A Commonplace Killing also provides the reader with the backstory of the murdered woman. Busby includes her life leading up to her murder. We see the murder story from the detectives perspective, the victims perspective and a small amount of the murderers perspective (more on that later).
The different points of view run alongside each other, so you don’t know exactly what happened from either side until the two threads of storyline come together. You’re trying to solve the murder along with the detective whilst waiting to read what happened from the victim’s point of view. And, in the end, we know more than the detective will ever know.
Busby’s characters are so strong. She wrote with such consideration of their feelings and motives. The two characters we can understand the most deeply are Lillian Frobisher and Detective Inspector Jim Cooper. Let’s start with Lillian.
Lillian is an unhappy characters who dreams of escaping her life for something more extravagant and fabulous. She is fed up with the treatment given to her by her good for nothing husband and “friend,” Evelyn, who doesn’t pay her in money or gratitude for the roof she puts over her head. She wants to live a life where people treat her with the respect she deserves, where she feels wanted, happy and free. But the current circumstances of her life will not allow this dream to become a reality.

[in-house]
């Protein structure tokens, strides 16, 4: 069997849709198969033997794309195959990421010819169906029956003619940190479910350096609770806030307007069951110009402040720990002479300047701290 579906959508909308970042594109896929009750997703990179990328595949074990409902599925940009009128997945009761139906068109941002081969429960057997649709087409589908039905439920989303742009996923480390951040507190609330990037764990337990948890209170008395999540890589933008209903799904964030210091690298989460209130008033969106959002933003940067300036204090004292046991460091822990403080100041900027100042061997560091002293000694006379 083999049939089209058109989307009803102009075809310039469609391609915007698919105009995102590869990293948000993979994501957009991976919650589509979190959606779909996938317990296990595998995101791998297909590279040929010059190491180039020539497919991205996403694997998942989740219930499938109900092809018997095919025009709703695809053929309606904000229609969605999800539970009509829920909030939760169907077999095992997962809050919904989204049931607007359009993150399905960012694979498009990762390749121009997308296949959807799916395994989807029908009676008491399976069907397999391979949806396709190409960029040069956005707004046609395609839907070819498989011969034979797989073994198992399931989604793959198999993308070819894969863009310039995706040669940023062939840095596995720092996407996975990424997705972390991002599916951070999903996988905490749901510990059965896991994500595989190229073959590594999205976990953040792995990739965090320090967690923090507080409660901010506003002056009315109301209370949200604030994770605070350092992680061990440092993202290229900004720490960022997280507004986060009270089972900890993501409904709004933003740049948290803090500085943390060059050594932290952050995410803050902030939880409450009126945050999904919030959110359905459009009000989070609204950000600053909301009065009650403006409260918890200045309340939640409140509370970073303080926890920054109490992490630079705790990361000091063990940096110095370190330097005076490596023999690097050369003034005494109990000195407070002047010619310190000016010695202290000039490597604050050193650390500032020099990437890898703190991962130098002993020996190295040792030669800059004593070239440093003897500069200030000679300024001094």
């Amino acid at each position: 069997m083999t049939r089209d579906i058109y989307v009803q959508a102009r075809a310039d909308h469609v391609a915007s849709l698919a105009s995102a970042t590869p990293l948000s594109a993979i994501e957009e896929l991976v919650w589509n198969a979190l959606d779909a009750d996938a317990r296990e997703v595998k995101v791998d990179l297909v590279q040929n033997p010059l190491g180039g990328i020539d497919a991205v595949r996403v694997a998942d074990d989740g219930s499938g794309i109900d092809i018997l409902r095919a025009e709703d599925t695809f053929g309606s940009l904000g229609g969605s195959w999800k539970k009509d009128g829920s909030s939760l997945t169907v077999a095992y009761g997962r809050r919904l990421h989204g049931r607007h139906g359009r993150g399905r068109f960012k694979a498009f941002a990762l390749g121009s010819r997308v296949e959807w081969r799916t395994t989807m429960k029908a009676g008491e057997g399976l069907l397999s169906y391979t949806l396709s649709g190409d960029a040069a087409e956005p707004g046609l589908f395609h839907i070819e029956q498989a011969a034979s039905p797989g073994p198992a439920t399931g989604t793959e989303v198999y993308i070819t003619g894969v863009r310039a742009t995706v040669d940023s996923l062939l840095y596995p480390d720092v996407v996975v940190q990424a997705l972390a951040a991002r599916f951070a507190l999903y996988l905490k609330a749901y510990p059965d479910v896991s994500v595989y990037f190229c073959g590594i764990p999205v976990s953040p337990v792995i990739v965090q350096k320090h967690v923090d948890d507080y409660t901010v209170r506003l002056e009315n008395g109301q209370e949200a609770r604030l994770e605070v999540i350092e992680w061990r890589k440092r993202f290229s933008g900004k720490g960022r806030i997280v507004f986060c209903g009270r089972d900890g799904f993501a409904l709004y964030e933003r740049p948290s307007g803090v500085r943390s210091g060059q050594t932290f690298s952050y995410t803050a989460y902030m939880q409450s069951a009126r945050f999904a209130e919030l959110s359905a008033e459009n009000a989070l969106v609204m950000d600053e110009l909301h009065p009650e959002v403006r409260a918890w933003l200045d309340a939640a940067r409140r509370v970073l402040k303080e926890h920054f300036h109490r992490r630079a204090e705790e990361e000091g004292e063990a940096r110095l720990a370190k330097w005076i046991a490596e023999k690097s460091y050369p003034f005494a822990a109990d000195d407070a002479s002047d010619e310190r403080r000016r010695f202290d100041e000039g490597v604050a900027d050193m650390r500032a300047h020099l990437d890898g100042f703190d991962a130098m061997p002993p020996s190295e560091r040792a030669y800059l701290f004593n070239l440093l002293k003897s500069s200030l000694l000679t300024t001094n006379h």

She longs to stay young forever and hold on to whatever “sex appeal” she has left. She dreams of being bought cocktails in classy bars and holding a man’s hand steady as he lights her cigarettes. What she gets is a husband who cheats on her in their own house with a common women she took in with feelings of sympathy at the end of the war. We cannot help but feel the hopelessness with which the character views her own life. It makes her murder all the more tragic.
Jim Cooper is similar, in many way, to Frobisher. He also carries with him this heightened sense of melancholic optimism. He wants to hope for better future. He is bored with the monotony of routine investigation, but unable to escape his investigative mind developed from years on the job. He finds himself tied up in the Frobisher case perhaps more than he would like to be.
We learnt about his previous relationship with a women who left him. He talks of his love for her and his grief stricken thoughts of a broken relationship. But, he also recalls the good times and hopes he can be happy again. However, as the novel progresses, he starts to realise this may never happen for him. It is a very sad ending to the novel and I can only hope that Cooper did find some sense of happiness in the remainder of his life. I feel that his infatuation with policewoman Tring was more of a reflection of his desires as opposed to actual romantic love.
The murderer, a spiv called Dennis, is also a fairly ambiguous character. In the end we are made to feel sorry for him. He endured such fear during the war and suffered wounds that effect his memory. It was completely believable that he could not remember the murder. This sort of hopelessness is a very significant theme in the novel. These characters are lost and their circumstances are unforgiving and dangerous.
I would really recommend this book for those who enjoy fiction based on fact or crime. But is it also, at its heart, a truthful portray of…
“Madness, depression and the hard-to-fathom workings of the human mind” – page xii, Robert Peston (2012)